Because heaven forbid the people actually running the awards should know anything about them?
You keep returning to a focus on two specific cons and a theme of an insular community. What I’m hearing overall is that you feel that the ability to attend an announcement in person is a special and desirable experience, and that since you are not able to obtain this special experience, you feel that the people who set it up are performing an act of deliberate exclusion. Am I anywhere near correct?
If that is the case (If! If! If!), then I will say that certainly it’s a datum pointing toward a need for adjusting the messaging. Announcing the finalists at several cons, with as wide a geographical distribution as possible, and also announcing it online at the same time so that as many people as possible can share the experience, is intended to create a feeling of inclusivity. In your case, I accept that it has completely failed to do so. This could be a useful datum, which I would be happy to take to a couple of con-running forums I follow for people to mull over.
Buzz, not participation, though I believe that we both consider increased participation a secondary effect of increased buzz. Also I’m trying to convince you that it’s announced in a lot more places than those two conventions. Hopefully at least the second point is easy to subject to objective scrutiny.
Presenting the Hugo Awards is a core function of Worldcon, despite an assertion to the contrary above. It is, in fact, one of a tiny number of things that a Worldcon must do, by definition in the WSFS Constitution. (Incidentally, Worldcons aren’t actually required to hold a Hugo Awards ceremony, but they do have to administer and present the Awards themselves.)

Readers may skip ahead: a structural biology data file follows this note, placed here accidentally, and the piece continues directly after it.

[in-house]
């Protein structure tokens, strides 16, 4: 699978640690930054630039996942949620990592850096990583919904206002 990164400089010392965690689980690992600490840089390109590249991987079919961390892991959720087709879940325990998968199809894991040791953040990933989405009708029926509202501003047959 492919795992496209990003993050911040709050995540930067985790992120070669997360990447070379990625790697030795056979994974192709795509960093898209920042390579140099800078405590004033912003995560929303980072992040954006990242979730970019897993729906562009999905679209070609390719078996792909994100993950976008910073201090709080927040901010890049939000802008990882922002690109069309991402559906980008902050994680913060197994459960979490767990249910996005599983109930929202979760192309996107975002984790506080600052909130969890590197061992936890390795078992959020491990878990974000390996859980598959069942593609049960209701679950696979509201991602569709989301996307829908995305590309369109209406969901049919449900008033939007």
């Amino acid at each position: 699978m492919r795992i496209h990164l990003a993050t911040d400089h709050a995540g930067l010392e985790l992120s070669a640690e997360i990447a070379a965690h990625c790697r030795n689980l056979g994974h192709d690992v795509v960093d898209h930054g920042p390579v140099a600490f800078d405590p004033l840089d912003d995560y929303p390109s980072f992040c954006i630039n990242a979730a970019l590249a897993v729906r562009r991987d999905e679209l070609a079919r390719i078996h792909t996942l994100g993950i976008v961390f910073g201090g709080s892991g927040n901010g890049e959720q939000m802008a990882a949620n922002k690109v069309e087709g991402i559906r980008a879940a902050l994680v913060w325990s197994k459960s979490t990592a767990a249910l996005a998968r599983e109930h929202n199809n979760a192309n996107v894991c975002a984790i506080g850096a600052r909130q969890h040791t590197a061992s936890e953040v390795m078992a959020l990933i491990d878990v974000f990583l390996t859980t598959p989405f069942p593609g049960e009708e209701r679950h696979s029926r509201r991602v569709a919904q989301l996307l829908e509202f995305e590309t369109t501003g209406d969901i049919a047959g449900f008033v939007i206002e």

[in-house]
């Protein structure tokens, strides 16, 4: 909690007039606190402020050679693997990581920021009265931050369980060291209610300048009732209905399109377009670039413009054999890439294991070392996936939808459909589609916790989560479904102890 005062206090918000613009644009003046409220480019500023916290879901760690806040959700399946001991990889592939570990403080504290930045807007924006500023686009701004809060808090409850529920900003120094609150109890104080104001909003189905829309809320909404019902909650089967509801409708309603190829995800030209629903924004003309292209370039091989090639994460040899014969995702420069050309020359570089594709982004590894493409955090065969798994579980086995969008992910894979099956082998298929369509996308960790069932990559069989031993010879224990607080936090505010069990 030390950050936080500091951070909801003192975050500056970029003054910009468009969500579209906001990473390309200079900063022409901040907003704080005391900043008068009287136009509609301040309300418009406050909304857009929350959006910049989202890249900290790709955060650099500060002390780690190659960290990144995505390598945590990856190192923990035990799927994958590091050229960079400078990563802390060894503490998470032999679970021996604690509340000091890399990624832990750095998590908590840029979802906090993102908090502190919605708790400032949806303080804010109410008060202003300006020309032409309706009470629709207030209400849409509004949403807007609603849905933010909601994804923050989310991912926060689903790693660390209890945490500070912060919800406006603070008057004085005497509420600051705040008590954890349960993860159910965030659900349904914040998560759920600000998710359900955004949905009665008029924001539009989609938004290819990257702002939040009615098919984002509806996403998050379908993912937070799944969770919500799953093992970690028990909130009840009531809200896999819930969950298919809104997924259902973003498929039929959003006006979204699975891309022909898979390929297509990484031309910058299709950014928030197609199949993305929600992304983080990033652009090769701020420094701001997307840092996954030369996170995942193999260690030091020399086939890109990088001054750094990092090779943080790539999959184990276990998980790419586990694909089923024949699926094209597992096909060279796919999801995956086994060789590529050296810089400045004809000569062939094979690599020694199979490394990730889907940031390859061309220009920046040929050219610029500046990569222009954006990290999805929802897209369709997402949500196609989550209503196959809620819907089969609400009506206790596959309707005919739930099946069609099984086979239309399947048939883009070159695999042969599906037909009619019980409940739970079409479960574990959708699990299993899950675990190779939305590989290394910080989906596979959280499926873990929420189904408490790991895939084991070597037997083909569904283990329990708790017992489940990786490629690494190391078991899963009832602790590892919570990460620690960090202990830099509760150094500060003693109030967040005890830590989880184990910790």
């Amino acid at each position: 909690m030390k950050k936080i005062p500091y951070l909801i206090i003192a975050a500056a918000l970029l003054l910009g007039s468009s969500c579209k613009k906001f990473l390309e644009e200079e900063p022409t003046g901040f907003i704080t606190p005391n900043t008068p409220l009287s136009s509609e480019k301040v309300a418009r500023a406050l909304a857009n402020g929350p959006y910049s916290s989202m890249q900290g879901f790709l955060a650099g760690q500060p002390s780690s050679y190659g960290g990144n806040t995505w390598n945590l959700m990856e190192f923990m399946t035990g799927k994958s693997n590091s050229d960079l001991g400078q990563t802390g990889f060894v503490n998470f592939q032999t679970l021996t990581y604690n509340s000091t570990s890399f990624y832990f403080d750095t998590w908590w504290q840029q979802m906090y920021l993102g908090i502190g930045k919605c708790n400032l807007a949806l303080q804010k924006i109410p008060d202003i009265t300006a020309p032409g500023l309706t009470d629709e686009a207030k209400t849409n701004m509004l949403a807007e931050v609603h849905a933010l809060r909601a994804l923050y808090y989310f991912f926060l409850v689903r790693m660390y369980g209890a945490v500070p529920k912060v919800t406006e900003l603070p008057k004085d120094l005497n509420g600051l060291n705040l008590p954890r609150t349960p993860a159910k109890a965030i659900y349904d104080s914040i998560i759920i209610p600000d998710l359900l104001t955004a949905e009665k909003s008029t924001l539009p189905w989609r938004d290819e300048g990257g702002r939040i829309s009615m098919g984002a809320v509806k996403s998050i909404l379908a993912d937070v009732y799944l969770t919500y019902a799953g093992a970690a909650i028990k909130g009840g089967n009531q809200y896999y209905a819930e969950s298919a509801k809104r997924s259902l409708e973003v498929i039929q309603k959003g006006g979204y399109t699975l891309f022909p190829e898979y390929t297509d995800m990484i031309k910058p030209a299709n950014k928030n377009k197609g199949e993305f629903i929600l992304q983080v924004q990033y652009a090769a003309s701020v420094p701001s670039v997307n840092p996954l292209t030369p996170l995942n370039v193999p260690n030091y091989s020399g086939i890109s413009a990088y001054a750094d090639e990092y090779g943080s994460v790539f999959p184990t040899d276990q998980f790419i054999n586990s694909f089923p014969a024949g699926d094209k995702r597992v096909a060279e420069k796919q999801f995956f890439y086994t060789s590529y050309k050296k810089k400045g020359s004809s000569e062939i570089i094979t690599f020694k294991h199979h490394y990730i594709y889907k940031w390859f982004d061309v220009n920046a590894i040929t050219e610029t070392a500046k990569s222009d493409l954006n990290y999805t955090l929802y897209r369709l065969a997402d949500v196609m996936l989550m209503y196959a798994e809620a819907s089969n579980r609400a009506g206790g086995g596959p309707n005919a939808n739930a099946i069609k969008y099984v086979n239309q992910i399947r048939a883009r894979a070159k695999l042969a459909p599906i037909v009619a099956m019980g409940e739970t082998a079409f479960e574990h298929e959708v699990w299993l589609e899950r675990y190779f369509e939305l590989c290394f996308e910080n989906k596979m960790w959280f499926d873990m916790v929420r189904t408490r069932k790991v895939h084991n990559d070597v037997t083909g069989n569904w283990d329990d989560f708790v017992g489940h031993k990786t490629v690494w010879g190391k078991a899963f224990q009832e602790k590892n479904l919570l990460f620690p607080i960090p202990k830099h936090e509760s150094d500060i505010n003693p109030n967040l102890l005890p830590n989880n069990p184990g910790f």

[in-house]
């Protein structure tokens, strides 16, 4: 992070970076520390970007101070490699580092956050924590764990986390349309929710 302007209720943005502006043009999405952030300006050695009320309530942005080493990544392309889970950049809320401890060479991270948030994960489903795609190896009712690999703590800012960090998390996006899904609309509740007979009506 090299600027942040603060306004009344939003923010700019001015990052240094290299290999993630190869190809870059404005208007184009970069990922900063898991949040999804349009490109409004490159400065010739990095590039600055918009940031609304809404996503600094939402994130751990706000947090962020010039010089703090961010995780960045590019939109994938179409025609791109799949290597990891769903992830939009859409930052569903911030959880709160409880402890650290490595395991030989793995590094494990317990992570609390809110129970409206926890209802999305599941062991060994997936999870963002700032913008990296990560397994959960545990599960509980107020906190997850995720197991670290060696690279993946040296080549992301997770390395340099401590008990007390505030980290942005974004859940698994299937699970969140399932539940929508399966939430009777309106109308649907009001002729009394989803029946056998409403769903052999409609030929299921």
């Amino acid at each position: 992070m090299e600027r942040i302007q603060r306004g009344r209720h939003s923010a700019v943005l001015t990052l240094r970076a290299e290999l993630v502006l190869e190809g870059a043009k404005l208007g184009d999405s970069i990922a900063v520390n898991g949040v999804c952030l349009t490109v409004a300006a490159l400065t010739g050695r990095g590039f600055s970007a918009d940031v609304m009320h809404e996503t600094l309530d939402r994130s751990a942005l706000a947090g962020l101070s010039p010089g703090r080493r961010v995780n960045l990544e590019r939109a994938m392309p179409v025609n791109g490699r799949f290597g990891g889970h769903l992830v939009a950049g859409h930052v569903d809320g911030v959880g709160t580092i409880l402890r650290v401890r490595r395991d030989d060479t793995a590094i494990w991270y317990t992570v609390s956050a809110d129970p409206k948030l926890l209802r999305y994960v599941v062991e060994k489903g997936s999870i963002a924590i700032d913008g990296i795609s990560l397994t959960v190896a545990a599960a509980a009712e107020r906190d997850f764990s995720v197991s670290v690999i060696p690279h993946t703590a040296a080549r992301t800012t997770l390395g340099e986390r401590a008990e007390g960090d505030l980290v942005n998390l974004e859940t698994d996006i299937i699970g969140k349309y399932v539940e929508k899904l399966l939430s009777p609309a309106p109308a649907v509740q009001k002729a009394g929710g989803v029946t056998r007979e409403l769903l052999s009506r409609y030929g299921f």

However, the target audience for the World Science Fiction Convention tends to be fans of SF/F who are interested in attending SF/F conventions. Furthermore, we’ve tended to focus on the lowest-hanging fruit of getting the existing members of Worldcon to participate in the Hugo Awards (and we still have a lot of room left there).
Therefore, it makes a fair bit of sense to promote the Hugo Awards and Worldcon to people most likely to join Worldcon or who are already Worldcon members. The Hugo Awards are not a profit center. Worldcons have to pay the cost of organizing them. Therefore, doing things that increase the exposure of Worldcon and the Hugo Awards to the people most likely to join Worldcon and participate in the Hugo Awards strikes me as an effective use of a Worldcon’s pretty limited promotional resources.
The conflict here strikes me as a dispute between people who think that the Hugo Awards are primarily a promotional tool to benefit authors and those who think that the Hugo Awards are a the gift of the members of the World Science Fiction Convention to the creators of the works they like.
My point, badly expressed, was that they are not the core function, they are one of the many things Worldcon does.
I don’t think making the announcement on a Wednesday, for example, is going to lead to a massive increase in coverage.
I do think that the Saturday of Easter weekend is about as quiet a spot as you can possibly manage in the Spring, though.
To tie in the current political campaign, the Democratic debates have similarly been in “dead zone” times and days, almost as if the point was to dampen the attention put on them. That’s what the Saturday before Easter feels like to me, but of course, feelings are not data.
Maybe you’re right and putting it on the Tuesday won’t make a dime’s worth of difference. And as Kevin puts it, its more effective use of resources to put it in front of likely con voters, rather than the potentially peripherally interested. :shrug: